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PWC to learn about filters to remove PFAS and GenX from drinking water

Fayetteville’s water company aims to comply with EPA’s new ‘forever chemicals’ standards


With federal Environmental Protection Agency regulations on the horizon to keep “forever chemicals” out of drinking water supplies, the Fayetteville Public Works Commission on Wednesday is scheduled to learn more about systems it can install to filter these contaminants.

These chemicals are in the PWC’s drinking water sources, the agency says.

PWC — the city-owned utility that provides the Fayetteville area with electricity, water and sewer service — may have to spend $73 million to install new filter systems and $12 million annually to maintain them, the agency said in March.

The costs would be passed on to the customers, it said.

During the PWC board meeting at 8:30 a.m. Wednesday, PWC staff will present board members with results from a study of granular activated carbon filtration and proposals to install this technology, the PWC agenda says.

A granular activated carbon filtration system runs water through carbon materials (such coal, peat, wood and coconut shells), and the carbon then absorbs contaminants, the EPA says.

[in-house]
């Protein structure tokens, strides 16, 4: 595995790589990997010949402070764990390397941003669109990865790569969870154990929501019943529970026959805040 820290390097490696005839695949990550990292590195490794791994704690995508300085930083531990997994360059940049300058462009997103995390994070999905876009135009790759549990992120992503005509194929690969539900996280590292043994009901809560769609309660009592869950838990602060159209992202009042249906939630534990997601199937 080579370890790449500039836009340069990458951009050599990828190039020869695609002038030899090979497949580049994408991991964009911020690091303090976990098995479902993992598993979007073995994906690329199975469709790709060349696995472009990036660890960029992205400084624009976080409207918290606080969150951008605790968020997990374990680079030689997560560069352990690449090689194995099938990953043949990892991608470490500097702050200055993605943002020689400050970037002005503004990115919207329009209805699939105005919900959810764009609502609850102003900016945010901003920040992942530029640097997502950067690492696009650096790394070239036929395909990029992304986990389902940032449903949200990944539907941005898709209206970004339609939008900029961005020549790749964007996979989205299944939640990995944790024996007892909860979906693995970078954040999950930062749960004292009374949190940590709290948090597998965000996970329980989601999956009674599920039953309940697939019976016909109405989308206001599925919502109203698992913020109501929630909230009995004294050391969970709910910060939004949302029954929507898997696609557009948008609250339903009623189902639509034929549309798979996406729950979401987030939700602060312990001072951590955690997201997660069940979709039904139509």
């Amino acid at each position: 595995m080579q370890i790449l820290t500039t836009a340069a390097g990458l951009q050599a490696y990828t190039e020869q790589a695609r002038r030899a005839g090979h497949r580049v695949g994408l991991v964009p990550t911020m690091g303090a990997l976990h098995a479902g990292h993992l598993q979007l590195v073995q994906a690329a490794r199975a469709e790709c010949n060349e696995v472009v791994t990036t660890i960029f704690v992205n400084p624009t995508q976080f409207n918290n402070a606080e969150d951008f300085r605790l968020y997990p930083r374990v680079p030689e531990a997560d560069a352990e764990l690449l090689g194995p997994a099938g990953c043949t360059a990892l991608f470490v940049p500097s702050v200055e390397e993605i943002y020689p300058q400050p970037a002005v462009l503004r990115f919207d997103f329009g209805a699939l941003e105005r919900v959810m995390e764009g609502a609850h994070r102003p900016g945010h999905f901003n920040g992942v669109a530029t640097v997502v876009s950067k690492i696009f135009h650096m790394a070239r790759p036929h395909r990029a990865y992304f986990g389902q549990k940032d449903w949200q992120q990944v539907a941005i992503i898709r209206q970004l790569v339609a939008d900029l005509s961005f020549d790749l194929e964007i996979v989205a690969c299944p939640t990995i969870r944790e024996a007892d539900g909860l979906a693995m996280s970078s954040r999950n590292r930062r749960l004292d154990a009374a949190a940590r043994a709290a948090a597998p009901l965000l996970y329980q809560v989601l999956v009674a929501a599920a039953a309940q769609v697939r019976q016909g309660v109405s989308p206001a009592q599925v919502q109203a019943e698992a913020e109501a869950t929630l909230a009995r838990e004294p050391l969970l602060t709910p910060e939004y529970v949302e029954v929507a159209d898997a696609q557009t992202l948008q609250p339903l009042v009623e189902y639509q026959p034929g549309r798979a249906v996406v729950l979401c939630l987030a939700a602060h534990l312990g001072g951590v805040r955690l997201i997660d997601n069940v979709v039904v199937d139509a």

Members of the public may attend the meeting in person in the PWC’s office building at 955 Old Wilmington Road in Fayetteville. Spectators may also observe the meeting through an online streaming link or by telephone. Click here for details on how to stream the meeting or listen to it.

What are ‘forever chemicals’?

“Forever chemicals” are a class of man-made chemicals, called PFAS (perfluoroalkyl substances and polyfluoroalkyl substances) that break down slowly in the environment and in the human body. They have been used since the 1940s to make a multitude of consumer products, industrial products and other items, the PWC says.

The Chemours Co. chemical plant near Fayetteville has been in the news since 2017 for its emissions of GenX, a PFAS substance, into the Cape Fear River and into the air. The county is suing Chemours as it seeks to extend drinking water to homes and schools in the Gray’s Creek area where drinking water wells are contaminated.

The EPA says human studies have found that exposure to PFAS was associated with “health effects including the liver, the immune system, the cardiovascular system, human development (e.g., decreased birth weight), and cancer.”

The EPA last year proposed new standards to reduce the amount of PFAS chemicals in drinking water.

Senior reporter Paul Woolverton can be reached at 910-261-4710 and pwoolverton@cityviewnc.com.

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